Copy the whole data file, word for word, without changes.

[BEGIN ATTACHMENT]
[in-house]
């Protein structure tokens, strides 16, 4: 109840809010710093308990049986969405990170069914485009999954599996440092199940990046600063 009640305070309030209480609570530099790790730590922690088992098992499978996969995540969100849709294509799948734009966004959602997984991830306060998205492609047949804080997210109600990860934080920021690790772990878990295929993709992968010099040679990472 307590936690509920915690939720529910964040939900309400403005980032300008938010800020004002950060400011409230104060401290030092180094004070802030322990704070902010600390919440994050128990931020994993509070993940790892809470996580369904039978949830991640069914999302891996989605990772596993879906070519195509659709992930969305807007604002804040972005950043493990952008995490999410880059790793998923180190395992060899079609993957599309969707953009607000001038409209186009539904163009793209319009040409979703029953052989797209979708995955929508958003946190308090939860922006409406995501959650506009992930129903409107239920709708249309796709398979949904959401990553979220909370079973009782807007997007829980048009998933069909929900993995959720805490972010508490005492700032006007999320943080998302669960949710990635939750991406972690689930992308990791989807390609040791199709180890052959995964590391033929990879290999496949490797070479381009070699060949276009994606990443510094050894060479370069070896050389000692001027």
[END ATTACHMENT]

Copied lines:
[in-house]
């Protein structure tokens, strides 16, 4: 109840809010710093308990049986969405990170069914485009999954599996440092199940990046600063 009640305070309030209480609570530099790790730590922690088992098992499978996969995540969100849709294509799948734009966004959602997984991830306060998205492609047949804080997210109600990860934080920021690790772990878990295929993709992968010099040679990472 307590936690509920915690939720529910964040939900309400403005980032300008938010800020004002950060400011409230104060401290030092180094004070802030322990704070902010600390919440994050128990931020994993509070993940790892809470996580369904039978949830991640069914999302891996989605990772596993879906070519195509659709992930969305807007604002804040972005950043493990952008995490999410880059790793998923180190395992060899079609993957599309969707953009607000001038409209186009539904163009793209319009040409979703029953052989797209979708995955929508958003946190308090939860922006409406995501959650506009992930129903409107239920709708249309796709398979949904959401990553979220909370079973009782807007997007829980048009998933069909929900993995959720805490972010508490005492700032006007999320943080998302669960949710990635939750991406972690689930992308990791989807390609040791199709180890052959995964590391033929990879290999496949490797070479381009070699060949276009994606990443510094050894060479370069070896050389000692001027």